Kenny Walter is an editor with HCPLive. Prior to joining MJH Life Sciences in 2019, he worked as a digital reporter covering nanotechnology, life sciences, material science and more with R&D Magazine. He graduated with a degree in journalism from Temple University in 2008 and began his career as a local reporter for a chain of weekly newspapers based on the Jersey shore. When not working, he enjoys going to the beach and enjoying the shore in the summer and watching North Carolina Tar Heel basketball in the winter.
More than 40% of critically ill patients died within 90 days regardless of timing of renal-replacement therapy.
Sean M. Bagshaw, MD
Acute kidney injuries (AKI) are common for critically ill patients and often lead to renal-replacement therapy. However, the most effective timing for the initiation of this therapy is unknown.
An international research team hailing from 5 different countries, led by Sean M. Bagshaw, MD, the Department of Critical Care Medicine, Faculty of Medicine and Dentistry, University of Alberta and Alberta Health Services, conducted a multinational, randomized, controlled trial examining critically ill patients with severe acute kidney injuries and what the optimal timing for renal-replacement therapy was.
Each patient was randomly assigned to receive an accelerated strategy of renal-replacement therapy where therapy was initiated within 12 hours following the patient meeting eligibility criteria or a standard strategy where renal-replacement therapy was discouraged unless conventional indications developed or acute kidney injury persisted for more than 72 hours.
The investigators sought a primary outcome of death from any cause at 90 days.
A total of 3019 patients were randomized, 2927 (97.0%) of which were included in the modified intention-to-treat analysis (1465 in the accelerated-strategy group and 1462 in the standard-strategy group).
Renal-replacement therapy was performed in 1418 (96.8%) of individuals in the accelerated-strategy group and 903 (61.8%) of patients in the standard-strategy group. At the conclusion of the 90 day period, 643 patients (43.9%) in the accelerated-strategy group and 639 (43.7%) participants in the standard-strategy group had died (RR, 1.00; 95% CI, 0.93-1.09; P = 0.92).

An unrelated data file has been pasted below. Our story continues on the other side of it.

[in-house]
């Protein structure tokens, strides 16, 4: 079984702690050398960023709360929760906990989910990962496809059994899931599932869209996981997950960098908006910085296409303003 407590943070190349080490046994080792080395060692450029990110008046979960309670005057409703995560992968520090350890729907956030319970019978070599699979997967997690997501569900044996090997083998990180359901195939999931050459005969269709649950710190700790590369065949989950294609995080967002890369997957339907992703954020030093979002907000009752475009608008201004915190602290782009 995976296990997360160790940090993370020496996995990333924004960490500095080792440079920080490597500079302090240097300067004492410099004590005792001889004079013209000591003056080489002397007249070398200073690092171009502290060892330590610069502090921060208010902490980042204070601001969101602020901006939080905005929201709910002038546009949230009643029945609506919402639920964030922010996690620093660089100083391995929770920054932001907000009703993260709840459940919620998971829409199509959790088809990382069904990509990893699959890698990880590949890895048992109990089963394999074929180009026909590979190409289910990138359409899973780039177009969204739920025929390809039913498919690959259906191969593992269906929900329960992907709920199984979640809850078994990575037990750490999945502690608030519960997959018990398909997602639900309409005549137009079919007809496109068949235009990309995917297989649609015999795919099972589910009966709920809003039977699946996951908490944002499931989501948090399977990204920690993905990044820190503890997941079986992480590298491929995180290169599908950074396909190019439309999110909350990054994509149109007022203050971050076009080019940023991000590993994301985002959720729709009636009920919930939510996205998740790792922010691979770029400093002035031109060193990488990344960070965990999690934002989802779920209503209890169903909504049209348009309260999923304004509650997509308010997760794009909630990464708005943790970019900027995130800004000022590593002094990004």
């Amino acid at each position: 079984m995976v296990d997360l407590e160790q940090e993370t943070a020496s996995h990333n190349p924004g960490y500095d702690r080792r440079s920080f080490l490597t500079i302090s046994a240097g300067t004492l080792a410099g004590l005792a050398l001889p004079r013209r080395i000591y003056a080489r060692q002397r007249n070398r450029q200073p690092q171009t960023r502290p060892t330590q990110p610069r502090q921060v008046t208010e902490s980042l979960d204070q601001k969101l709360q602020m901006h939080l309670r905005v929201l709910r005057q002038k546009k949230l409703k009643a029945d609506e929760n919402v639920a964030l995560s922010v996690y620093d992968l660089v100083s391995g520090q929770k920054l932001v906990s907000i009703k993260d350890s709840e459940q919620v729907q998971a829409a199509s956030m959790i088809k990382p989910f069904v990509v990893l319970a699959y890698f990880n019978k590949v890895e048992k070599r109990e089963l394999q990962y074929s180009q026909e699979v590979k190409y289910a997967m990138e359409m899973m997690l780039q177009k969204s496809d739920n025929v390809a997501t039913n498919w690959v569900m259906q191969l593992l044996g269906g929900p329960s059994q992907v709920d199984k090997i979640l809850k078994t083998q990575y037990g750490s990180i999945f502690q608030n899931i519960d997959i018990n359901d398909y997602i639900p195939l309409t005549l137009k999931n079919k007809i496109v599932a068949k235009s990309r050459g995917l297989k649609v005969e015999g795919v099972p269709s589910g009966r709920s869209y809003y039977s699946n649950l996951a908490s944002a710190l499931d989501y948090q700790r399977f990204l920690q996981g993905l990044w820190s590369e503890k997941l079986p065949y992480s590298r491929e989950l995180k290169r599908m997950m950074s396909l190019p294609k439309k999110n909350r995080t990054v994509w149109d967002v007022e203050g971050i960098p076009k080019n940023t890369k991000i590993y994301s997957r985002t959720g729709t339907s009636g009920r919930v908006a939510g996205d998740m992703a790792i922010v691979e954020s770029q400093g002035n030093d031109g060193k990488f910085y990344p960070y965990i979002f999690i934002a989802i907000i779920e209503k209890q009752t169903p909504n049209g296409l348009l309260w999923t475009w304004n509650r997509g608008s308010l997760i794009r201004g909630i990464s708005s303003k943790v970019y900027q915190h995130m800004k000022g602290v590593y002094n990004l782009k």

For the survivors, 85 (10.4%) patients continued dependence at 90 days on renal-replacement therapy and 49 (6.0%) in the standard-strategy group (RR, 1.74; 95% CI, 1.24-2.43).
The investigators also identified adverse events occurring in 346 (23.0%) of individuals in the accelerated-strategy group and 245 (16.5%) in the standard-strategy group (P <0.001).
“Among critically ill patients with acute kidney injury, an accelerated renal-replacement strategy was not associated with a lower risk of death at 90 days than a standard strategy,” the authors wrote.
Earlier this year, researchers found proteinuria levels following an acute kidney injury could help predict the future risk of the loss of renal function.
A team from several different institutions, led by Chi-yuan Hsu, MD, Division of Nephrology, University of California School of Medicine, San Francisco, found that more widespread quantification of proteinuria after a hospitalized acute kidney injury should be considered to better evaluate the risk of future kidney disease progression.
In a matched cohort study involving 1538 patients, half of which have an acute kidney injury during hospitalization, the investigators found higher urine albumin-to-creatinine ratio (ACR) quantified 3 months following hospitalization discharge with an AKI was linked to an increased risk of kidney disease progression and served as a risk discriminator.
Higher post-AKI urine ACR level was associated with increased risk of kidney disease progression (HR, 1.53 for each doubling; 95% CI, 1.45-1.62), and urine ACR measurement was a strong discriminator for future kidney disease progression (C statistic, .82).
The study, “Timing of Initiation of Renal-Replacement Therapy in Acute Kidney Injury,” was published in the New England Journal of Medicine.